HUNTSVILLE Ala. -- Alabama ranks the highest in the country in the number of opioid prescriptions per capita. According to the Centers for Disease Control, Alabama has more opioid prescriptions than people.
Attorney General Steve Marshall met with healthcare professionals to layout Alabama's plan to deal with opioid overdoses and addiction in the state.
"It's alarming that we're number one in opioid prescriptions," said Marshall. "But I think the more compelling question is, why?" He said he doesn't have a great answer as to why, but he has a plan.
Marshall who is running for re-election this November, says a big step is improving the Alabama Prescription Drug Monitoring Program to be more user-friendly and help prescribers be better informed on their patients.
"We're now investing 1.2 million dollars to improve that PDMP, and I think physicians are going to really see some dramatic changes," Marshall said.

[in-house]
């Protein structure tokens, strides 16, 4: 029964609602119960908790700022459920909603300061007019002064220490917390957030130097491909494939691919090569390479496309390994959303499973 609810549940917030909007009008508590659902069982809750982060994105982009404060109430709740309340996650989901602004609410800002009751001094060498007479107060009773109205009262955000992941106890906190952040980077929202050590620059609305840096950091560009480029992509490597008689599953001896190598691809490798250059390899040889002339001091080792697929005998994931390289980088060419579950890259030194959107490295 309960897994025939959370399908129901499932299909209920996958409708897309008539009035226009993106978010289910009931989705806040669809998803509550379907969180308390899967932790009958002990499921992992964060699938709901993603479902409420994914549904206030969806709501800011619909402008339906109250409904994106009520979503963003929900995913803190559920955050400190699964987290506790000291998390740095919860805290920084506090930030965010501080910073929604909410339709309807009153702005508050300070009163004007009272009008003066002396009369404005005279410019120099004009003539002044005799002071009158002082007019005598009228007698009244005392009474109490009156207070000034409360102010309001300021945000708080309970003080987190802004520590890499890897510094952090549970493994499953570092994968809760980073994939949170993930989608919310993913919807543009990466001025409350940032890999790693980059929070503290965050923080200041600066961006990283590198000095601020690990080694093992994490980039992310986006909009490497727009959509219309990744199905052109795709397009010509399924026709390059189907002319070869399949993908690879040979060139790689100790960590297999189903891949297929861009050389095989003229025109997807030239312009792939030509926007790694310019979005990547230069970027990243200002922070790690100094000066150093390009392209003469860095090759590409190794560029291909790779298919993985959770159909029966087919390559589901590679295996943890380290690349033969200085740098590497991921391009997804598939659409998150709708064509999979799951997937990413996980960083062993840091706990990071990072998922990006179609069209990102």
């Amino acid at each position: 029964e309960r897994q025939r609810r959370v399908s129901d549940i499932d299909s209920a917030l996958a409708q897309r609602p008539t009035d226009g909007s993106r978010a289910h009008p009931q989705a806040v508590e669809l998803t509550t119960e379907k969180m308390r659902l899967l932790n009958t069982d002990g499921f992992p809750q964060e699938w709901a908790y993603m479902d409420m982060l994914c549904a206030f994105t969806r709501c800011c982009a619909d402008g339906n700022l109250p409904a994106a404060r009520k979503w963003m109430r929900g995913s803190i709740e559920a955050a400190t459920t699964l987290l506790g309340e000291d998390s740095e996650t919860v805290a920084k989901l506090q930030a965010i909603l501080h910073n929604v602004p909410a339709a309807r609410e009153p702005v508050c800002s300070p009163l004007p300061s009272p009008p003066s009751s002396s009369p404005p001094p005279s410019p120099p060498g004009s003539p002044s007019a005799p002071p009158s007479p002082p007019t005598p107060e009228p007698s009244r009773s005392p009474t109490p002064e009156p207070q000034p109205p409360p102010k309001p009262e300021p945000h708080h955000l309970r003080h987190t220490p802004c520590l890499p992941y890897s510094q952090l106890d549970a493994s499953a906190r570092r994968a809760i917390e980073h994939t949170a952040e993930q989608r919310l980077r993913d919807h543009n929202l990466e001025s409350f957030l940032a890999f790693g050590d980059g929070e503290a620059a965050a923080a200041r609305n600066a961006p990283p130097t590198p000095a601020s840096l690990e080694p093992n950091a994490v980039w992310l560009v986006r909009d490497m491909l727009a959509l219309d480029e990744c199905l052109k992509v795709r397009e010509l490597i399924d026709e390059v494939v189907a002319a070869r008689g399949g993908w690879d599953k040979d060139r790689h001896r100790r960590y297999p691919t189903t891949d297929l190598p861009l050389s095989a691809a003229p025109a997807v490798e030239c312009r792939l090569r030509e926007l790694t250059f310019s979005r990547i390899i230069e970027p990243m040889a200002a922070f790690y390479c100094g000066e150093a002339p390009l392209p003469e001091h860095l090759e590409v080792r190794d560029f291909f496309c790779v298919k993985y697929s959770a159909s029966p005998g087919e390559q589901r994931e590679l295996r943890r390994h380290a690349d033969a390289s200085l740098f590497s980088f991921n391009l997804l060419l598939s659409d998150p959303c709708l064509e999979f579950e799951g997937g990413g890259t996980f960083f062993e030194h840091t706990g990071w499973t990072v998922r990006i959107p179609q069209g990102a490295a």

He said it's not only physicians that are prescribing opioids, but also dentists, and even veterinarians.
"Those who are addicted will use animals for the purpose of gaining prescriptions for themselves, just like we see, for example, in family members who have loved ones who are under hospice care," said Marshall.
He said in Alabama, overdose deaths have quadrupled in the last ten years, and that number is likely underreported. Most of those deaths are from fentanyl and carfentanil, synthetic opioids which are at least a thousand times stronger than heroin. But, Marshall said curbing prescription opioid addictions could help stop those deaths as well.
"Of those people who are dying over 80 percent of them we initially addicted to a prescription opioid," Marshall said.
Among other things, he says a vital step in fighting opioid addiction and overdoses, is erasing the stigma of mental health and embracing recovery.